, a high-speed optical Internet service provider in Japan, has created what may be the best commercial I've ever seen.
I've always been a fan of Rube Goldberg machines—I was even in a club in elementary school whose sole purpose was to create one to compete against other schools in the state. Now, we've covered plenty of Goldbergian machines that are purportedly the best of the best—all awesome machines that are worth revisiting—but au Hikari has a new twist on the contraption. A commercial for the Japanese high-speed optical ISP features a Rube Goldberg machine that is 'powered' by a single beam of light as it is reflected, refracted and magnified by various lenses and glasses throughout the two-minute sequence.
In keeping with the solemn, tenebrist ambiance of the mechanism, the commercial features naturalistic sound; an American company would probably have opted for non-diegetic audio—listen to OK Go in the background if you must. Check it out for yourself:
We're pretty big on process here at Core77—where other publications usually stick to pristine product shots, we like to show what goes on behind the scenes, not least because
you, faithful readers, are often the ones behind those scenes. And with the advent of inexpensive digital photography and videography tools—namely smartphones—it's easier than ever to document your process. Case in point, architect-turned-master-woodworker Frank Howarth demonstrates both his woodshop chops and his cinematography skills in his stop-motion videos.
The Portland, OR-based craftsman has been posting making-of videos YouTube channel for years, and they go beyond a superficial treatment to actually illustrate each step of the process—some of these mini films push ten minutes (and some are even longer). Most of them include Howarth walking you through each design decision. But my favorite one takes an anthropomorphic tack. It doesn't have a voiceover or even human presence at all—rather, each element and tool becomes a character in a production of sorts. Check it out:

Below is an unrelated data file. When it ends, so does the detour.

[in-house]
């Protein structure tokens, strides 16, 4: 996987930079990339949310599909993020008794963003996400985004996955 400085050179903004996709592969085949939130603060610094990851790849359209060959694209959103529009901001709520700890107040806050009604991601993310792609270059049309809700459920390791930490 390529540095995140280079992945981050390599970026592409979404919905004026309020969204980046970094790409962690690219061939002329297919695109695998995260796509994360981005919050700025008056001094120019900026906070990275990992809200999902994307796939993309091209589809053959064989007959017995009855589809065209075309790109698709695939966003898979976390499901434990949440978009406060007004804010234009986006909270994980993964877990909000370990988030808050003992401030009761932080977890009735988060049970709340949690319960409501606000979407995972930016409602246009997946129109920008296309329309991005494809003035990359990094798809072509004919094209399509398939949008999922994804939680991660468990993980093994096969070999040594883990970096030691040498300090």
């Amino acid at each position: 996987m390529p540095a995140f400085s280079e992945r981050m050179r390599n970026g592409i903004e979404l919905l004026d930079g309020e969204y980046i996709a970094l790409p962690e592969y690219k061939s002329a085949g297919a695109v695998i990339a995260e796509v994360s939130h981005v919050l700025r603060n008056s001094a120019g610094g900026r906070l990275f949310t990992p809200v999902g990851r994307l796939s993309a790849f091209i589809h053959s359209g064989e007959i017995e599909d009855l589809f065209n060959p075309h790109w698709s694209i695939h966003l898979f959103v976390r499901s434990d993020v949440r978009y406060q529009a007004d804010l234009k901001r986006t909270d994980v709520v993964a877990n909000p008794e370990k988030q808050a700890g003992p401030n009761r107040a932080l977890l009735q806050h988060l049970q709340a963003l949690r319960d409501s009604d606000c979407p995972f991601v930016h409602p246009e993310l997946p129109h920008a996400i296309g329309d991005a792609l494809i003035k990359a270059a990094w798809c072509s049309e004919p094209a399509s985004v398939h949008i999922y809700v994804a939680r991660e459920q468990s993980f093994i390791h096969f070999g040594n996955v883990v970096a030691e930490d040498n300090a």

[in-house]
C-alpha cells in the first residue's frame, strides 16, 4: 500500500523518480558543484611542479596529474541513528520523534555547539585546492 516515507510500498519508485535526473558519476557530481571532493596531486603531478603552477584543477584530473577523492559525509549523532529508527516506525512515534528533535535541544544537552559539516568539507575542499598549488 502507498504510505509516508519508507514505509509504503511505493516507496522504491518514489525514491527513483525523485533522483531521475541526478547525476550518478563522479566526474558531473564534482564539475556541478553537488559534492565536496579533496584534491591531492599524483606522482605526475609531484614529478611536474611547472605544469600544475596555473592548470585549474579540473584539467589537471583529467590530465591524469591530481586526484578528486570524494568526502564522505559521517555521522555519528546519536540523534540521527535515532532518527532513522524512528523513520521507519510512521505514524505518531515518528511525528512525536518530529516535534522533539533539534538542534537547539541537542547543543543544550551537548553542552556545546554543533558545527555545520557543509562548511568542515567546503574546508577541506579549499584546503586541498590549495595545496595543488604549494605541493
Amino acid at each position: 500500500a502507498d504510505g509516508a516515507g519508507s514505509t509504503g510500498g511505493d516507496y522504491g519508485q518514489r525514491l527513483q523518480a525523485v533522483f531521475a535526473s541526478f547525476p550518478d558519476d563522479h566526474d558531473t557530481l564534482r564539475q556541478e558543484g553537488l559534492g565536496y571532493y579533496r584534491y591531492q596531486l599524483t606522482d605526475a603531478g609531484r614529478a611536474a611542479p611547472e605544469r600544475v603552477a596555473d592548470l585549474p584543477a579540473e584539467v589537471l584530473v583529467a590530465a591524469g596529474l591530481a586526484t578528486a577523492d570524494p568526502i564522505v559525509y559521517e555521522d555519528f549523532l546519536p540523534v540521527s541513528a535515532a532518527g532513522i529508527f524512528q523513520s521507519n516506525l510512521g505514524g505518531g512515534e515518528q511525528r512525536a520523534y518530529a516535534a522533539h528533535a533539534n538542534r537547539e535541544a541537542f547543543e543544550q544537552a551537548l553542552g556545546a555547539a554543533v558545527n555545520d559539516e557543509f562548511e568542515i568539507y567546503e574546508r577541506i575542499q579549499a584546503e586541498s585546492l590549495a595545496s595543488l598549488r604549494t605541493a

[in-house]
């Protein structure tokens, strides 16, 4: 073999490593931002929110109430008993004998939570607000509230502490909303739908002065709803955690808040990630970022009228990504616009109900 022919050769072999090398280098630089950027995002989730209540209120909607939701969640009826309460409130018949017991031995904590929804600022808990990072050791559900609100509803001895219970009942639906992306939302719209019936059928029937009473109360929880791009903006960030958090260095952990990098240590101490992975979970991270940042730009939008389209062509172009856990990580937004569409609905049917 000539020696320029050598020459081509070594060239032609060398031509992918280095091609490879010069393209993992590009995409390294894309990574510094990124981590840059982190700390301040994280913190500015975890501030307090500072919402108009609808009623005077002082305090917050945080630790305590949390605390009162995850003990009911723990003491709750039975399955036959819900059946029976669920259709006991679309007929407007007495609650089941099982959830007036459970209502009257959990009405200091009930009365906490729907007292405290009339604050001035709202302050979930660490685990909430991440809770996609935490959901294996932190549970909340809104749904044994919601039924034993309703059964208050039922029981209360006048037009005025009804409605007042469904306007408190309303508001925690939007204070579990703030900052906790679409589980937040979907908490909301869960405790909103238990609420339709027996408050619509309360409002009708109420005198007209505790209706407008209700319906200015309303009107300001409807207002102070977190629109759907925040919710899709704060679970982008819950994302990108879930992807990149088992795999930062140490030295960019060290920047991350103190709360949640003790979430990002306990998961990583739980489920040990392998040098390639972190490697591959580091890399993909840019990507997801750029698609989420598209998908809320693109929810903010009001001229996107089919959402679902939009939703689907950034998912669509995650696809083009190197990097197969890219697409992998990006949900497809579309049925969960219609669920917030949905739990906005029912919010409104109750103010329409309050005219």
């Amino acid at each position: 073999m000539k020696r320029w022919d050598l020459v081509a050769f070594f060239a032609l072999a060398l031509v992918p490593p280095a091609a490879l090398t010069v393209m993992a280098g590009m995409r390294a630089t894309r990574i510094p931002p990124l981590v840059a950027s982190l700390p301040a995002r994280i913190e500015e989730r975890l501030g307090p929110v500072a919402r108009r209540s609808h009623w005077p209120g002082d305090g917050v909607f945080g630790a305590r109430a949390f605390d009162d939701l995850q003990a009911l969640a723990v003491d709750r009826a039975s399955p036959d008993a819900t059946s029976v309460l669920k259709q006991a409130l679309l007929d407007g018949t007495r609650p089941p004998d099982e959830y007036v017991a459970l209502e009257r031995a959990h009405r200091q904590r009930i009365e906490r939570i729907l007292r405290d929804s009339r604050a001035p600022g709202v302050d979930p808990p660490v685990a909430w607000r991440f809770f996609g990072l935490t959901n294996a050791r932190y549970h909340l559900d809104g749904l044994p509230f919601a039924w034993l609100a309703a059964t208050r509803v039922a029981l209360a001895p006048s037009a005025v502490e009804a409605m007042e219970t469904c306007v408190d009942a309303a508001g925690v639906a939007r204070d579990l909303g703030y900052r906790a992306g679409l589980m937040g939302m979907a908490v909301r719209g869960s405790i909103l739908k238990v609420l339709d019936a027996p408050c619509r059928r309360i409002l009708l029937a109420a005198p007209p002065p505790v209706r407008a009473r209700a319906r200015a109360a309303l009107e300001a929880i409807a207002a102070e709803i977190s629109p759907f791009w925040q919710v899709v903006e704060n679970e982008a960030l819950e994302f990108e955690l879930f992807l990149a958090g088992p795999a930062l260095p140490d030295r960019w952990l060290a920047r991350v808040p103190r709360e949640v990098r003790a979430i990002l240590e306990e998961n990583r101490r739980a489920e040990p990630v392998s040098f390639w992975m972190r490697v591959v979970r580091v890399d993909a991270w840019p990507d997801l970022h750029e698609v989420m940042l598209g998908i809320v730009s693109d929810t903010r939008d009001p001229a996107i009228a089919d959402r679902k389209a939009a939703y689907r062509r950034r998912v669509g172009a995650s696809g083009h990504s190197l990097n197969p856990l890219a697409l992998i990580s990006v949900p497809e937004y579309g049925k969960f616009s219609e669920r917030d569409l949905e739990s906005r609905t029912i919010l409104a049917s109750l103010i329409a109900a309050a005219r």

Although the trophy itself is but a symbol for the prestige of the award, the statuette certainly provides a covetable physical artifact for those in the television industry. While you may not be interested in actually watching the broadcast tonight, you might appreciate the craft that goes into making the trophies everyone seems to gush over for a few days each year. After seeing the handiwork that goes into them, you might find yourself gushing, too.
Maybe it's the exclusivity that comes with winning one of the golden gals, but I've always had this image that includes a super secret lab and the rarest of materials when it comes to the trophies. So it's refreshing to see the number of people involved in the process. While only one person gets to take home the statuette for good, there sure are a lot of hands that are put to work on each trophy, from ladling molten metal into the molds to final assembly and quality assurance.
Nike has recently launched its "Genealogy of Innovation" campaign, and the promo video by Golden Wolf is an impressive piece of footwear-centric eye candy, featuring some 200 shoes in all, including signature styles by the Hatfield brothers, Hiroshi Fujiwara, Mark Parker et al. Check it out:
Anyone who has witnessed a glassmaking demonstration can surely appreciate the skill that goes into a craft that dates back to 2,000 BC. Named after the island from which it originates, Murano glass has been among the very best since the Renaissance, though the market has declined precipitously over the past few decades: according to The Guardian, the number of Murano sculptors has melted from "6,000 in 1990 to less than 1,000 [in 2012]."